year has passed since the death of the greatest man of the Third Republic. Events the like of which history has not previously known have welled up almost as if to wash away Jaurès’ blood with new blood and to divert attention away from him and to swallow up even his memory. But even the very greatest events have only partially succeeded in this. In France’s political life a great void has been left behind. New leaders of the proletariat answering the revolutionary character of the new era have not yet arisen. The old leaders only make us remember the more clearly that there is now no Jaurès.

HUMA

The war has thrown on one side not only individual figures but a whole era with them: the era during which the present leading generation in all spheres of life had been educated and brought up. Today this departed era on the one hand attracts our thoughts by the obstinacy of its cultural heritage, the uninterrupted growth of its technology, science and workers’ organizations; and on the other seems petty and characterless in the conservatism of its political life and in the reformist methods of its class struggle.

After the Franco-Prussian War and the Paris Commune (1870-1871) a period of armed peace and political reaction set in. Europe, if one excluded Russia, knew neither war nor revolution. Capital developed on a mighty scale outgrowing the framework of nation-states and overflowing into the remaining countries and subjugating colonies. The working class built its trade unions and its socialist parties. However the whole of the proletarian struggle of this period was impregnated with the spirit of reformism, of adaptation to the existing order and to the nation’s industry and the nation’s state power. After the experience of the Paris Commune the European proletariat did not once pose the question of the conquest of political power in a practical, that is, a revolutionary way. This peaceful, “organic” character of the era reared a whole generation of proletarian leaders thoroughly steeped in distrust for the direct revolutionary mass struggle.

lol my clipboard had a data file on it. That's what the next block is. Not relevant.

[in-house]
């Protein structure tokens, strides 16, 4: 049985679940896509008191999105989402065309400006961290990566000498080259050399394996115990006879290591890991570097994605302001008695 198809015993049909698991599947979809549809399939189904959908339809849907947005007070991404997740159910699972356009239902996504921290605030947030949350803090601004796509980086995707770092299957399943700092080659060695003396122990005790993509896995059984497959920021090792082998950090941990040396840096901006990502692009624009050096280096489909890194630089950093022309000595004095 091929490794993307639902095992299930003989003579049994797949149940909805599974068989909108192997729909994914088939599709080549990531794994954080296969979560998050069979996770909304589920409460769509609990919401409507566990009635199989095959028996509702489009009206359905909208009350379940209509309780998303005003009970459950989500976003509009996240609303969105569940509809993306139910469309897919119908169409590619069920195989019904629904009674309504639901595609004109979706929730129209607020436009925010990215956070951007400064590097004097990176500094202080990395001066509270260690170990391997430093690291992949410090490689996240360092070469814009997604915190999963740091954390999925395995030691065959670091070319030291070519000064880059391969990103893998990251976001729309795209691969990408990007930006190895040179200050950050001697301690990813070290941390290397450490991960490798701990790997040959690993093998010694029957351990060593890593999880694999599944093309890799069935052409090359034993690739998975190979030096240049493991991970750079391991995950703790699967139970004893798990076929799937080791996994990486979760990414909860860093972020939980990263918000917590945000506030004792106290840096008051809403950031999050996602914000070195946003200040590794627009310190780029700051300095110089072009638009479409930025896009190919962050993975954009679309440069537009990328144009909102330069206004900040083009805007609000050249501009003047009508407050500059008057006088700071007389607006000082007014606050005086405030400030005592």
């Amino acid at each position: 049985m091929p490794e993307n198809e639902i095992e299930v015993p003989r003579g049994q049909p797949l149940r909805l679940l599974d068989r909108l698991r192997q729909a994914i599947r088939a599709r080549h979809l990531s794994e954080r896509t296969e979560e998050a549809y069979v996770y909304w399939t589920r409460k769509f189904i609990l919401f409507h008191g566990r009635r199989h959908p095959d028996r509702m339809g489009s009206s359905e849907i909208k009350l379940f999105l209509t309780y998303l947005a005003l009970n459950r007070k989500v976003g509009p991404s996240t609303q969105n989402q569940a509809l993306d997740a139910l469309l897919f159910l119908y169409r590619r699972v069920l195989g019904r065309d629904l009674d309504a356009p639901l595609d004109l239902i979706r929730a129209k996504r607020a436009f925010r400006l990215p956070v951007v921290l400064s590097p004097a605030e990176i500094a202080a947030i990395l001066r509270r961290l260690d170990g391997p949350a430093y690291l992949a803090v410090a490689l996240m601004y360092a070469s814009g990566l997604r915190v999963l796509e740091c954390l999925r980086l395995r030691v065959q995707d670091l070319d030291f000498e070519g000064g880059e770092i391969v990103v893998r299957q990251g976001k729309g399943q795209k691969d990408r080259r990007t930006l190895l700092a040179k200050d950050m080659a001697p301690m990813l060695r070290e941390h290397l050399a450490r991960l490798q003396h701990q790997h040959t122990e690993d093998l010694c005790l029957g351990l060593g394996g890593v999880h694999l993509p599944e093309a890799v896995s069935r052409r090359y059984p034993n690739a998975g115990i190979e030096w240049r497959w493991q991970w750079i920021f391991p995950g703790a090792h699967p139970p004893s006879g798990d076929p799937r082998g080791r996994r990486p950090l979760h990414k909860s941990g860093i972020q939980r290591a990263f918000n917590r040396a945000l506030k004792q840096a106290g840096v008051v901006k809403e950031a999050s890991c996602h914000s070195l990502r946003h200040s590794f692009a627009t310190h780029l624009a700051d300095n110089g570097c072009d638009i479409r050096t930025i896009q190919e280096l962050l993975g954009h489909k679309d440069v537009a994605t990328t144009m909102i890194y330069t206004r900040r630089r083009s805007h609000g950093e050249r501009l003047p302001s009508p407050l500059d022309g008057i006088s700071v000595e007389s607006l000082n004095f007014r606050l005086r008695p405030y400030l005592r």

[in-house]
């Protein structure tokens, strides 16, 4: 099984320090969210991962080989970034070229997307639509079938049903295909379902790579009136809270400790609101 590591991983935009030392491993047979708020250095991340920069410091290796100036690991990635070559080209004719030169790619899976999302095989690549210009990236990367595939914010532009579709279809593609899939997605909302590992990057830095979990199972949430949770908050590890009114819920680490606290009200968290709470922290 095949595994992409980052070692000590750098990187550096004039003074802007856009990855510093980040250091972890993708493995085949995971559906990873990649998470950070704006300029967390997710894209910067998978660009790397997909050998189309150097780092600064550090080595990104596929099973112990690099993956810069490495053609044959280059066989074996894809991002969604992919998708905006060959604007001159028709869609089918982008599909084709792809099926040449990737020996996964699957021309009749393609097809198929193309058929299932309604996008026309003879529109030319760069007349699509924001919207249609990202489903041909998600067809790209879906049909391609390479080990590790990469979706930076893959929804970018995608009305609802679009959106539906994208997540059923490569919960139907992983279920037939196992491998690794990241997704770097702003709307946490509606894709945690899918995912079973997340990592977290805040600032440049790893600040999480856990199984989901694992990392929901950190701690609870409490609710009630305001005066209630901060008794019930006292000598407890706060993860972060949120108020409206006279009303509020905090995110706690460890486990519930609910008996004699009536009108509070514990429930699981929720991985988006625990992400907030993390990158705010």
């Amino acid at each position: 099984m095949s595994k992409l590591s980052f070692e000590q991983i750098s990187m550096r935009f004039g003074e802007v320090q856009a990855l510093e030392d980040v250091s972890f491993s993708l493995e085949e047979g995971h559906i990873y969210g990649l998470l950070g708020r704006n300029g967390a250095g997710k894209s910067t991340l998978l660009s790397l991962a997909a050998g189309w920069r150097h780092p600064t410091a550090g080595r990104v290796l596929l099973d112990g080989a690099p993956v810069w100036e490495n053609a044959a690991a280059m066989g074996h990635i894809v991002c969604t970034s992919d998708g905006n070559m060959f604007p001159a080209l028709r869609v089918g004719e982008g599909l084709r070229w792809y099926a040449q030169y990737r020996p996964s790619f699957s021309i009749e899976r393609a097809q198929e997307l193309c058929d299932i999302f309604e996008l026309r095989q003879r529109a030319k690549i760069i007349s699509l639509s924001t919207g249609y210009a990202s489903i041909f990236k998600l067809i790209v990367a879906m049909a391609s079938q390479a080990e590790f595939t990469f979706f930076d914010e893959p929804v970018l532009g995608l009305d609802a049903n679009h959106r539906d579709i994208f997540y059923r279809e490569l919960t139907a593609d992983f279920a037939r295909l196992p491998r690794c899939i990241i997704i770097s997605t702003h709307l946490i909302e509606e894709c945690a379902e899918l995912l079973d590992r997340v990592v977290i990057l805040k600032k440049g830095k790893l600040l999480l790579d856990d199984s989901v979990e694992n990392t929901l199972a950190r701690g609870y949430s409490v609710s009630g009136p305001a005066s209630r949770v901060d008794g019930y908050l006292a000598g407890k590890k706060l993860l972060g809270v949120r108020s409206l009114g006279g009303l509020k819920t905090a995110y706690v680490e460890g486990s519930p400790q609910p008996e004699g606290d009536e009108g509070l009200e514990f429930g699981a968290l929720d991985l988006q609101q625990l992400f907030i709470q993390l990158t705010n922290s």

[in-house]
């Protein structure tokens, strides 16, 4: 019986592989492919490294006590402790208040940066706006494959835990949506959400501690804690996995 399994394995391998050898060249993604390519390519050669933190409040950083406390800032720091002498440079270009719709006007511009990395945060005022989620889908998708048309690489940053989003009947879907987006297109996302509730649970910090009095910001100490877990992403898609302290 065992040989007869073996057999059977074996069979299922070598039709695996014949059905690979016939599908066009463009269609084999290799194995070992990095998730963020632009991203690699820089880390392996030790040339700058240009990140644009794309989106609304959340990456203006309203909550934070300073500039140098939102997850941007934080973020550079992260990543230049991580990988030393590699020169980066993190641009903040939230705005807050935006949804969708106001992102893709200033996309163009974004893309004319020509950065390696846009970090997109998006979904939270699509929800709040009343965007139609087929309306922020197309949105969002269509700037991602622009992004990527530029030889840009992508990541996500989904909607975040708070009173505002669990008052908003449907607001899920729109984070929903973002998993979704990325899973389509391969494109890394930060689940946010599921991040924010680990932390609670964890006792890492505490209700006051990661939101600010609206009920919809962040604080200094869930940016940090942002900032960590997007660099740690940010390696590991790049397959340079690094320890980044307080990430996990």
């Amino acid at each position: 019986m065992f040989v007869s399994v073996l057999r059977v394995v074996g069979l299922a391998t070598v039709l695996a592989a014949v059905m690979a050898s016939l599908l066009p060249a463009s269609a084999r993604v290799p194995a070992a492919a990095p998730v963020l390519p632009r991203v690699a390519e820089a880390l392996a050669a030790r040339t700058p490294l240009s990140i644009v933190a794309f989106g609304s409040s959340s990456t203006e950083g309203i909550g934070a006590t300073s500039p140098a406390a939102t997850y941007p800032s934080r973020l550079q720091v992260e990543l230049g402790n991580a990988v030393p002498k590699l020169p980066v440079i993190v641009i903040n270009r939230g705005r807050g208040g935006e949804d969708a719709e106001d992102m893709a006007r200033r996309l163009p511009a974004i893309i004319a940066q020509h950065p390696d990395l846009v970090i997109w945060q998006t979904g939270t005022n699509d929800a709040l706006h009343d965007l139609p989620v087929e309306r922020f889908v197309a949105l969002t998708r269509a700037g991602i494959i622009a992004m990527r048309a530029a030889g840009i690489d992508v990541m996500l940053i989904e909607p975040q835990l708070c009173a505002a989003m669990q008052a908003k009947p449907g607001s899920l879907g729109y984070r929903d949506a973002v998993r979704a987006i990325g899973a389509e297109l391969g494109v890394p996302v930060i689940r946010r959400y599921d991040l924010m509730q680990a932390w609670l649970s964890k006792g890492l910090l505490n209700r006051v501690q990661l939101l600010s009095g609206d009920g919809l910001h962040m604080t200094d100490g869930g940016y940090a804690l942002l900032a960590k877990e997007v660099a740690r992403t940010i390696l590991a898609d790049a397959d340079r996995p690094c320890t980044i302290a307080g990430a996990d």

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When the war broke out and the nation-state embarked on its campaign with all its forces armed to the teeth, this generation could without difficulty place the majority of the “socialist” leaders down on their knees. The epoch of the Second International has thus ended with the violent wrecking of the official socialist parties. True they are still standing as monuments to a past age and supported both indirectly and forcibly by the governments. But the spirit of proletarian socialism has fled them and they are doomed to collapse. The working masses who have in the past accepted the ideas of socialism are only now, amid the terrible experience of the war, receiving their revolutionary baptism of fire. We are entering upon a period of unprecedented revolutionary earthquakes. New organizations will be brought to the fore by the masses and new leaders will stand at their head. Continue reading

Ernst Friedrich, War against war (1924)

Susan Sontag
The New Yorker
Dec. 9, 2002
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WARNING: Extremely graphic violence.

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For a long time some people believed that if the horror could be made vivid enough, most people would finally take in the outrageousness, the insanity of war. Fourteen years before [Virginia] Woolf published Three Guineas — in 1924, on the tenth anniversary of the national mobilization in Germany for the First World War — the conscientious objector Ernst Friedrich published his Krieg dem Kriege! [War Against War!].

This is photography as shock therapy: an album of more than one hundred and eighty photographs mostly drawn from German military and medical archives, many of which were deemed unpunishable by government censors while the war was on. The book starts with pictures of toy soldiers, toy cannons, and other delights of male children everywhere, and concludes with pictures taken in military cemeteries. Between the toys and the graves, the reader has an excruciating photo-tour of four years of ruin, slaughter, and degradation: pages of wrecked and plundered churches and castles, obliterated villages, ravaged forests, torpedoed passenger steamers, shattered vehicles, hanged conscientious objectors, half-naked prostitutes in military brothels, soldiers in death agonies after a poison-gas attack, skeletal Armenian children.

Almost all the sequences in War Against War! are difficult to look at, notably the pictures of dead soldiers belonging to the various armies putrefying in heaps on fields and roads and in the front-line trenches. But surely the most unbearable pages in this book, the whole of which was designed to horrify and demoralize, are in the section titled “The Face of War,” twenty-four close-ups of soldiers with huge facial wounds. Continue reading

1914 in the history of Marxism

Chris Cutrone
Platypus Review
May 6, 2014